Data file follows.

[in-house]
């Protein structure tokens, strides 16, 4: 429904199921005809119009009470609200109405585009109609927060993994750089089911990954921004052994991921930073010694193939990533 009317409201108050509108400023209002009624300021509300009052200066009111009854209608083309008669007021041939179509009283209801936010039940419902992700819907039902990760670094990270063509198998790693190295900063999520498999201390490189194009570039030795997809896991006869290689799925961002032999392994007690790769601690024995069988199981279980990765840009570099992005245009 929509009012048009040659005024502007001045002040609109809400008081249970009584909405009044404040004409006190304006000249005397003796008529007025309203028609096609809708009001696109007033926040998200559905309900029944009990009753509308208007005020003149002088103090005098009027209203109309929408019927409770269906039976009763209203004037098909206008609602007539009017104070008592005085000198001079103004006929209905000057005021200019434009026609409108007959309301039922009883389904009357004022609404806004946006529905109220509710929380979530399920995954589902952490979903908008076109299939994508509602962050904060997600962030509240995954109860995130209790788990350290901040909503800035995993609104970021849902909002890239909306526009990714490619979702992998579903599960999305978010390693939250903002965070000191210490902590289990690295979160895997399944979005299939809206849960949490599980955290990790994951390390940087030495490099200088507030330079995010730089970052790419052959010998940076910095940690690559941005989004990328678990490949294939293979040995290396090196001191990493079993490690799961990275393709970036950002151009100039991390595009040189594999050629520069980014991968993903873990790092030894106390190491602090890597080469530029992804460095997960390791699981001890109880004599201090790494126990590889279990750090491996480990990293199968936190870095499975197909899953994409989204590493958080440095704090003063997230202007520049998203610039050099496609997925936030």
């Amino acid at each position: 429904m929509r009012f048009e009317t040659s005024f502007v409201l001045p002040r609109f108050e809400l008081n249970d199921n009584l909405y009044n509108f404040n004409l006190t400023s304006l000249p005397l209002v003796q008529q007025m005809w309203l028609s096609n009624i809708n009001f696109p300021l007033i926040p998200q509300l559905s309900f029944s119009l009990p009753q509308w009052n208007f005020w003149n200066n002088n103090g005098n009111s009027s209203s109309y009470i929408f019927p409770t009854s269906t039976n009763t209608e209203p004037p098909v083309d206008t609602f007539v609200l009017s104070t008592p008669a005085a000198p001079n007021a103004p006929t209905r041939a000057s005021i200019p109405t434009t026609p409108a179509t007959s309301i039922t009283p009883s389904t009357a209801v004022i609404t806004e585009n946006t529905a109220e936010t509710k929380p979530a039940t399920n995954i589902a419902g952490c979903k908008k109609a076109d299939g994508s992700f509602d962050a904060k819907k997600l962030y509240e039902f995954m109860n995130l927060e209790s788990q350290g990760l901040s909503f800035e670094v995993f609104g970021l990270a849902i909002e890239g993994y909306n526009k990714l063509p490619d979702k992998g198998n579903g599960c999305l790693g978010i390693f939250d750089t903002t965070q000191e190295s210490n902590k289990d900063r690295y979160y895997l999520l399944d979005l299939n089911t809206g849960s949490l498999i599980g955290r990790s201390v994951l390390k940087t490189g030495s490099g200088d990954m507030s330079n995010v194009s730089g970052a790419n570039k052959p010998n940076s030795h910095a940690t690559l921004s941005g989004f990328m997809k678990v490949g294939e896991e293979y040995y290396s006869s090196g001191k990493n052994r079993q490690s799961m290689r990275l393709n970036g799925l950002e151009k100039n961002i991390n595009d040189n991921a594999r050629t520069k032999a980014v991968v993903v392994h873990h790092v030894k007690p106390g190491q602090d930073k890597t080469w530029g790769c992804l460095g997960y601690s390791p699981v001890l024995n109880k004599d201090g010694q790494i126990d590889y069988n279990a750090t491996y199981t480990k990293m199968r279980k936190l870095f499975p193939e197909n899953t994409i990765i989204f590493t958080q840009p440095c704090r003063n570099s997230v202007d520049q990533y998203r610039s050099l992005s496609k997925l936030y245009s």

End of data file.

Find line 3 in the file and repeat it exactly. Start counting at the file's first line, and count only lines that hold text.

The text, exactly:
């Amino acid at each position: 429904m929509r009012f048009e009317t040659s005024f502007v409201l001045p002040r609109f108050e809400l008081n249970d199921n009584l909405y009044n509108f404040n004409l006190t400023s304006l000249p005397l209002v003796q008529q007025m005809w309203l028609s096609n009624i809708n009001f696109p300021l007033i926040p998200q509300l559905s309900f029944s119009l009990p009753q509308w009052n208007f005020w003149n200066n002088n103090g005098n009111s009027s209203s109309y009470i929408f019927p409770t009854s269906t039976n009763t209608e209203p004037p098909v083309d206008t609602f007539v609200l009017s104070t008592p008669a005085a000198p001079n007021a103004p006929t209905r041939a000057s005021i200019p109405t434009t026609p409108a179509t007959s309301i039922t009283p009883s389904t009357a209801v004022i609404t806004e585009n946006t529905a109220e936010t509710k929380p979530a039940t399920n995954i589902a419902g952490c979903k908008k109609a076109d299939g994508s992700f509602d962050a904060k819907k997600l962030y509240e039902f995954m109860n995130l927060e209790s788990q350290g990760l901040s909503f800035e670094v995993f609104g970021l990270a849902i909002e890239g993994y909306n526009k990714l063509p490619d979702k992998g198998n579903g599960c999305l790693g978010i390693f939250d750089t903002t965070q000191e190295s210490n902590k289990d900063r690295y979160y895997l999520l399944d979005l299939n089911t809206g849960s949490l498999i599980g955290r990790s201390v994951l390390k940087t490189g030495s490099g200088d990954m507030s330079n995010v194009s730089g970052a790419n570039k052959p010998n940076s030795h910095a940690t690559l921004s941005g989004f990328m997809k678990v490949g294939e896991e293979y040995y290396s006869s090196g001191k990493n052994r079993q490690s799961m290689r990275l393709n970036g799925l950002e151009k100039n961002i991390n595009d040189n991921a594999r050629t520069k032999a980014v991968v993903v392994h873990h790092v030894k007690p106390g190491q602090d930073k890597t080469w530029g790769c992804l460095g997960y601690s390791p699981v001890l024995n109880k004599d201090g010694q790494i126990d590889y069988n279990a750090t491996y199981t480990k990293m199968r279980k936190l870095f499975p193939e197909n899953t994409i990765i989204f590493t958080q840009p440095c704090r003063n570099s997230v202007d520049q990533y998203r610039s050099l992005s496609k997925l936030y245009s």